Metalworking (rec.crafts.metalworking) Discuss various aspects of working with metal, such as machining, welding, metal joining, screwing, casting, hardening/tempering, blacksmithing/forging, spinning and hammer work, sheet metal work.

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Old July 17th 03, 02:11 AM
Dave Baker
 
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Default Sprocket cutting

Subject: Sprocket cutting
From: (Claude P)
Date: 17/07/03 00:03 GMT Daylight Time
Message-id:

Hi guys, could anyone tell me what would be the best way to cut a 5
teeth sprocket for a 3/8 pitch chain.


Yes, don't. That's not enough teeth for a sprocket to work properly.


Dave Baker - Puma Race Engines (
www.pumaracing.co.uk)
"How's life Norm?"
"Not for the squeamish, Coach" (Cheers, 1982)


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Old July 17th 03, 04:21 AM
Roy Hauer
 
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Default Sprocket cutting

Not enough teeth for it to work properly, don';t waste your time.


On 16 Jul 2003 16:03:21 -0700, (Claude P) wrote:

x-Hi guys, could anyone tell me what would be the best way to cut a 5
x-teeth sprocket for a 3/8 pitch chain.
x-Thank you in advance.
x-
x-Claude.


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Old July 17th 03, 07:44 PM
Koz
 
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Default Sprocket cutting

That sprocket is only .6380 pitch diameter. On most chains, by the time
you get the depth for the bottom diameter you would have no room at all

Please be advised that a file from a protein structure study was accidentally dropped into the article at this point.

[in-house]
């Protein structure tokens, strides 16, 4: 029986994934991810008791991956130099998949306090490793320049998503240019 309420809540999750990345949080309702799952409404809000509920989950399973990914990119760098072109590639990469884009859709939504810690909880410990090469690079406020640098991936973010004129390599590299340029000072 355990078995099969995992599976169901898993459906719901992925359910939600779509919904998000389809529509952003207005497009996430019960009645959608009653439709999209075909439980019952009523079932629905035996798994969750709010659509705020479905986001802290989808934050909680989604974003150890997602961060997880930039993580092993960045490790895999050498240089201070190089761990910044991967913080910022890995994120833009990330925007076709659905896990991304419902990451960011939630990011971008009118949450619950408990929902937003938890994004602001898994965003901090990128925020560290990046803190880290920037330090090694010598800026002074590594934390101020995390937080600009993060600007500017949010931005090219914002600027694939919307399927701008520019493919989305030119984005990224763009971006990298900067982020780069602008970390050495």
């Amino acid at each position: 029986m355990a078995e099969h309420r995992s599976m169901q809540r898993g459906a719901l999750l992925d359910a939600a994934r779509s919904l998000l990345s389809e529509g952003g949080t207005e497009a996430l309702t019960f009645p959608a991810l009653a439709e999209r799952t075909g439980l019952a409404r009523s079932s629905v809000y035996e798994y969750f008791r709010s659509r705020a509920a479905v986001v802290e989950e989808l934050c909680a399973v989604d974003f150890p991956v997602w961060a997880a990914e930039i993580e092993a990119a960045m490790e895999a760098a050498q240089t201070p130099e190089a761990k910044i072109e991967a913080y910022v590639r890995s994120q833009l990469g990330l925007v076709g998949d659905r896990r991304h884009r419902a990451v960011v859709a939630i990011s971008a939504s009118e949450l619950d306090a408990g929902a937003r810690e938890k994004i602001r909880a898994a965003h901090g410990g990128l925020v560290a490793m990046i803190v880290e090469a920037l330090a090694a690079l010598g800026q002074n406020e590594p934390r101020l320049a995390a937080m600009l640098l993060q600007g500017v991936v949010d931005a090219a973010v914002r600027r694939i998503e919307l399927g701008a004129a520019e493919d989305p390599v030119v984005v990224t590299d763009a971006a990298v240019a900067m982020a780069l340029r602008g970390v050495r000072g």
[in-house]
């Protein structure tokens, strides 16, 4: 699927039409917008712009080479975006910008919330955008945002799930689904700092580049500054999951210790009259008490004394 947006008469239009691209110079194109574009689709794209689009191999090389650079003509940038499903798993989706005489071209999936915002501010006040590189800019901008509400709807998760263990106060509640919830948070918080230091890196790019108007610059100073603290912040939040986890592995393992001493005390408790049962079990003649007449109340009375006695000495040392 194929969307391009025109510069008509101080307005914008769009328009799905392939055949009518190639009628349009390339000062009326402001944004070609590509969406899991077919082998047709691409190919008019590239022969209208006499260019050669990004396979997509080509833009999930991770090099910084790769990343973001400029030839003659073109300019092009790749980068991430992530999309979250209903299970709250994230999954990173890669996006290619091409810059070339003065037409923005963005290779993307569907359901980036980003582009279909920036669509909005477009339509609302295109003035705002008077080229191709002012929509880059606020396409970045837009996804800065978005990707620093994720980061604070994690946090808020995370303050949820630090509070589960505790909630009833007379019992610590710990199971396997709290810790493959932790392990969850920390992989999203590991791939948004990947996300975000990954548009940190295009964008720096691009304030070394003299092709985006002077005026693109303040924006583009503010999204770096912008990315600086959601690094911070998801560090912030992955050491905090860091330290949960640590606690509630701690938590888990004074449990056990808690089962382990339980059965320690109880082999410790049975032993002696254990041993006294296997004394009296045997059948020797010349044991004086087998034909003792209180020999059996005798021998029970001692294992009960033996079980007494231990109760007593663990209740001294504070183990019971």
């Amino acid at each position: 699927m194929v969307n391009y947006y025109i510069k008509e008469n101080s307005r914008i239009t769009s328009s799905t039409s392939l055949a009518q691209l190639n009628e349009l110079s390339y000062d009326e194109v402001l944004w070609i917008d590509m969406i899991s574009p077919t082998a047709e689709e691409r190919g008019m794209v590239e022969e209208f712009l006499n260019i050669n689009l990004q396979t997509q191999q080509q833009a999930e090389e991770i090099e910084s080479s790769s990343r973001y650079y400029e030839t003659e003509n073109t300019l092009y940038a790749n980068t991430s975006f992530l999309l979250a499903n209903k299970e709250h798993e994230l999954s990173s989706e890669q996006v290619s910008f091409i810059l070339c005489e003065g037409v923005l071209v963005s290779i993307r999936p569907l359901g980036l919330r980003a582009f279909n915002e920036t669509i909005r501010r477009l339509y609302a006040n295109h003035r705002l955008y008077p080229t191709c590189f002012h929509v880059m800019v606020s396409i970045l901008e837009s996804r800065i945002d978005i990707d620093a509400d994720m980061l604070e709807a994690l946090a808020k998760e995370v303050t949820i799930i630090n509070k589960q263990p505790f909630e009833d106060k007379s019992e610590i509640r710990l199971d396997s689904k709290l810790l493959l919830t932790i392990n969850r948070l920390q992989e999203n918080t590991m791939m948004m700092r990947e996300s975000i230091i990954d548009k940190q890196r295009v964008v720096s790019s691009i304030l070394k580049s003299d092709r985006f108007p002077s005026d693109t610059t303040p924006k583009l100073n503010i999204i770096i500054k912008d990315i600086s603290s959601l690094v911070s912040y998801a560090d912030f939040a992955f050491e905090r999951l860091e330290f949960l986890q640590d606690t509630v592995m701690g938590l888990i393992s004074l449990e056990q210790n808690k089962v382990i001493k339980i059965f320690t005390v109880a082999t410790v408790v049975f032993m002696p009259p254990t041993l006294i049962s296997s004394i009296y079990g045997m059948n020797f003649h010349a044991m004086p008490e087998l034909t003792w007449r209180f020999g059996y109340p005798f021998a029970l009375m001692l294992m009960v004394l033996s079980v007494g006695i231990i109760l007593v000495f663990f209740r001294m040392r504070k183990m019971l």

for a bore.

The worst part, however, is the chordal speed variation. Because the
chain travels around the sprocket as a series of chords rather than a
smooth level, there is a speed variation imparted either to the sprocket
(as an idler) or to the chain (if the sprocket is driving) with each
tooth engagement. In this case that speed variation is 19.1%. In some
cases this speed variation is enough to essentially beat the system
apart. (picture beating the system with a dead blow hammer at 19% of the
load with each tooth that engages)

Another side affect of this speed variation is harmonics. If you hit
the right speeds with it, it will send some nasty harmonic vibrations
down the chain and cause a high degree of whipping. Most people get
beyond this by increasing tension...the end result of this is generally
to wear things out in short order.

Koz

Claude P wrote:

Hi guys, could anyone tell me what would be the best way to cut a 5
teeth sprocket for a 3/8 pitch chain.
Thank you in advance.

Claude.



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Old July 18th 03, 02:01 AM
Claude P
 
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Default Sprocket cutting

Thanks for your responses.
As it turns out I found another sprocket and now have to make an eight
teeth sprocket. The maximum rpm for this sprocket will be 7000 rpm.
can this still be done with an eight teeth sprocket or should I
consider gearing down some other way? What about a torque converter?
Is there one for small engines? Can I build one?
Claude.